Fourteen-year-old Mustafa Tahoukji of Beirut, Lebanon, is just as old as the continuing strife in his native land. Last year the young artist painted his vision of the peace he has never known: a white dove soaring through shades of blue above burgeoning red roses. The painting was Mustafa's entry in the first Lions Clubs International peace poster contest, in which more than 100,000 children from 49 countries illustrated the theme "Peace Will Help Us Grow."
The world's largest service organization sponsored the contest to give young people between the ages of 10 and 14 an opportunity to think about what world peace means to them. To reach the finals, entrants' posters had to survive four levels of competition: schoolwide, regional, national and international. The work of the 24 finalists was displayed in the Junior Museum of the Art Institute of Chicago, and in February 1989 six judges - three from the United States and one each from Australia, Japan and the Soviet Union - selected Mustafa's dove and rose as the winner of the grand prize.
"It just came as a stunner when we found out that the winning design happened to come from a child who has witnessed the nightmarish reality of war," said Charles Stuckey, curator of 20th-century painting and sculpture at the Chicago institute.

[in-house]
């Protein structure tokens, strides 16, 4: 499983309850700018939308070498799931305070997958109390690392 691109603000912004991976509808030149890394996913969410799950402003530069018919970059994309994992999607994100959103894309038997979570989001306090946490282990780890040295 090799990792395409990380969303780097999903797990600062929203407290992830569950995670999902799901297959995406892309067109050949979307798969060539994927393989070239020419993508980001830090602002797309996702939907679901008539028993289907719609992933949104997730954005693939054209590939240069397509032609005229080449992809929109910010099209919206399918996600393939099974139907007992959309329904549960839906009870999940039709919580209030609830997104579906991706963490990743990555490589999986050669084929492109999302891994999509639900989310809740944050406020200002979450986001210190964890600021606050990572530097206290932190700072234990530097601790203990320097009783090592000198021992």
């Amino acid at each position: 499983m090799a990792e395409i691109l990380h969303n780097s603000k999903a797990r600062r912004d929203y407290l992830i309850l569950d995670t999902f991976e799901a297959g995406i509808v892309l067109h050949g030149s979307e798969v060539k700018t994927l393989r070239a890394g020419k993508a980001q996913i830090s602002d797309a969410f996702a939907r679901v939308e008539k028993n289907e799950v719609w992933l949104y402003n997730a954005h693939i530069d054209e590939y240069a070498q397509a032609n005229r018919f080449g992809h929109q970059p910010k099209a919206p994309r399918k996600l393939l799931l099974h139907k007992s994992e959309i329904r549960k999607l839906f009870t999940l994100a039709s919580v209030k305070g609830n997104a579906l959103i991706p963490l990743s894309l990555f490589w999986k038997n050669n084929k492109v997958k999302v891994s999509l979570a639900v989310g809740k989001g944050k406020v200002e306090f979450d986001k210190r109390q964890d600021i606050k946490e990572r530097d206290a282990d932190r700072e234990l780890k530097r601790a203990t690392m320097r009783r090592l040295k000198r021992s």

Last March, Mustafa left Lebanon for the first time in his life to fly with his mother and a sister to New York to attend a special awards ceremony at the United Nations. He accepted the commemorative plaque and a $500 cash prize with a shy smile and considerable poise. "I love peace," he said. "I wanted to see how much of its message I could put into painting. The wake that the dove leaves behind as it flies is an expression of freedom."
Doreen Kays, of World Monitor Television news, reported the event: "What the TV cameras rarely show of Lebanon are the pockets of peace that continue to nurture the hopes and dreams of a 14-year-old like Mustafa Tahoukji, part of a war-torn generation determined not to be a lost generation." And Alfred Shehab, chairman of the National Association of Arab Americans, editorialized in his organization's magazine Voice, "We must strive to make Mustafa's vision of the dove of peace more than a symbol."
The international children's poster contest will continue; its 1989-1990 theme is "Picture a Peaceful World." Next March another young winner and his or her family members will receive a trip to New York, plus an increased award of $1,500, at the second United Nations ceremony. As the services organization president, Austin Jennings, said this year, "Though some of the posters may be the work of children who have never known peace, yet their vision of it may some day make a difference."
William Tracy is a frequent contributor to Aramco World.